Although these symptoms alone aren’t the only way to diagnose your symptoms, they give Dr. Zand a better idea of what type of hyperthyroidism you’re suffering from, so you can get the best treatment for your specific condition.

What treatments can help?

The treatment for hyperthyroidism is determined by several factors. These factors include the severity of your condition, your age, and the type of hyperthyroidism that you’re suffering from. Dr. Zand analyzes your symptoms, along with blood tests, when determining your treatment options.

Medications like beta blockers and antithyroid drugs are sometimes prescribed to help decrease the symptoms of hyperthyroid disorder. Antithyroid drugs work by decreasing the amount of hormones that your thyroid gland makes. Beta blockers work by decreasing symptoms of the disorder, including a rapid heartbeat. 

Radioactive iodine is another form of treatment that our doctors recommend. For this type of treatment, you ingest a tiny amount of the iodine, and it gets absorbed into the cells in your thyroid. This then destroys the cells that are overactive, and suppresses your symptoms.

In some cases, surgery may be the best treatment for your hyperthyroidism. Surgery involves taking out all or part of your thyroid gland to relieve your symptoms. However, you may still need medication after the surgery to regulate your thyroid hormones.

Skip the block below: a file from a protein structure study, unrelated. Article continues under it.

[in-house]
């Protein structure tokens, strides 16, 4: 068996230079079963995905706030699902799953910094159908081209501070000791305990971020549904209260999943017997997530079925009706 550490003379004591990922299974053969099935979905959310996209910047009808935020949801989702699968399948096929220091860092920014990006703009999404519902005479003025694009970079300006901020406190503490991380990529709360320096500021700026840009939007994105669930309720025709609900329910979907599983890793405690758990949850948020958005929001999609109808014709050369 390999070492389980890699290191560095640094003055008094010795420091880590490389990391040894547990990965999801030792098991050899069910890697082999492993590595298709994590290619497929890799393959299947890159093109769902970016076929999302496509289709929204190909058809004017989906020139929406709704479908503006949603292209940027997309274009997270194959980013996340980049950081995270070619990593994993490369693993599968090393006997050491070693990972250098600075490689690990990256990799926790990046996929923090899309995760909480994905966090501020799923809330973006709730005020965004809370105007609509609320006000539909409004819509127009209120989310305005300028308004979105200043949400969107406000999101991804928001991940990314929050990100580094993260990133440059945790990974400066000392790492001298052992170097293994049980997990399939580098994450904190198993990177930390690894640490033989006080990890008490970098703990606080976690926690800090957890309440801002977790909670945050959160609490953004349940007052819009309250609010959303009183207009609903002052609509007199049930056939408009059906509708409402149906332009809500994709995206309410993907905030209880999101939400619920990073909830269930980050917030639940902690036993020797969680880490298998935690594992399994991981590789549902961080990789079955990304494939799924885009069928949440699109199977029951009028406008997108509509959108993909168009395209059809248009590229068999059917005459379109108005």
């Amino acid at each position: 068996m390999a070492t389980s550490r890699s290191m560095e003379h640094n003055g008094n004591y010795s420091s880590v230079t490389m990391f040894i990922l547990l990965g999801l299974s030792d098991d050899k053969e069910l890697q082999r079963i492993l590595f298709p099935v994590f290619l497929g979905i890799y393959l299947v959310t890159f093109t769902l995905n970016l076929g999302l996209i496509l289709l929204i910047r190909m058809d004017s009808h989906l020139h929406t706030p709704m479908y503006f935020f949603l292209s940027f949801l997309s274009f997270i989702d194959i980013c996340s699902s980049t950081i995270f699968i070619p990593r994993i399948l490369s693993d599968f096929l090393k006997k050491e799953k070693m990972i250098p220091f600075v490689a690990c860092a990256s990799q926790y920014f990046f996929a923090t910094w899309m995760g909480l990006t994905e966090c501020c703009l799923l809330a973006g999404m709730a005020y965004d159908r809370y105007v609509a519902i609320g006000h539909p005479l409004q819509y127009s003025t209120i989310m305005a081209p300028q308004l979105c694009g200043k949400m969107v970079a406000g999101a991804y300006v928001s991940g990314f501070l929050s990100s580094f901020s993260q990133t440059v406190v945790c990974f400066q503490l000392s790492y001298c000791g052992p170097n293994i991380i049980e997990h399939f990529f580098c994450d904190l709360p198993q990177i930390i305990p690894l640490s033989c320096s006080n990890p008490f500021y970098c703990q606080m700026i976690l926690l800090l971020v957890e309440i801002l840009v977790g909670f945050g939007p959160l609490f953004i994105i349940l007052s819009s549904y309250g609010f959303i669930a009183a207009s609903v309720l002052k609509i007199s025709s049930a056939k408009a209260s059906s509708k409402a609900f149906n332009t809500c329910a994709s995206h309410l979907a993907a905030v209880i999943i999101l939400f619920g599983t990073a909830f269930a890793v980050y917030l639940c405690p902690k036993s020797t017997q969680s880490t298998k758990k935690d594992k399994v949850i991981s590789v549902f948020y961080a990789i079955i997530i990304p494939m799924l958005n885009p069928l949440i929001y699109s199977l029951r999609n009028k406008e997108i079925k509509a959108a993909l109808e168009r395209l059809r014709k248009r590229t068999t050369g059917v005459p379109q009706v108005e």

If you think your symptoms could be indicative of hyperthyroidism, call one of our three conveniently located offices today at 281-784-9223, or you can book an appointment on our website. 

You Might Also Enjoy...

What is Cushing's Disease?

Have you recently been told you have Cushing's Disease? There are probably a million questions running through your head on what's down the road. Keep reading to learn everything you need to know about Cushing's disease.

How Low Testosterone Affects Your Life

Testosterone is what defines you as a man, right? If your testosterone is low, you might be feeling the effects, and they aren’t good. Keep reading to learn more about how a low level of this hormone affects your daily life.

The Dangers of High Cholesterol

Do you know why cholesterol is important to your body? Do you know what havoc high levels can wreak? Keep reading to learn more about this essential molecule that can be both good and bad for you at the same time.

How We Help You Manage Your Diabetes

Millions of Americans have diabetes and need to take certain steps to protect their health. Our team of physicians offers highly personalized treatment programs to help you stay healthy and maintain your quality of life. Read on to learn how we help.

Spotting the Warning Signs of a Thyroid Disorder

Are you having a hard time losing weight even though you’re following a low-calorie diet? Or, maybe you can’t gain weight even though you can’t stop eating everything in sight? Your weight troubles may be warning signs of a thyroid disorder.

5 Steps to Reduce Your Risk of Osteoporosis

Osteoporosis is a “silent disease,” meaning it shows no symptoms. Click here to learn who’s at risk for getting the disease, as well as five steps you can take to reduce your chances of developing it.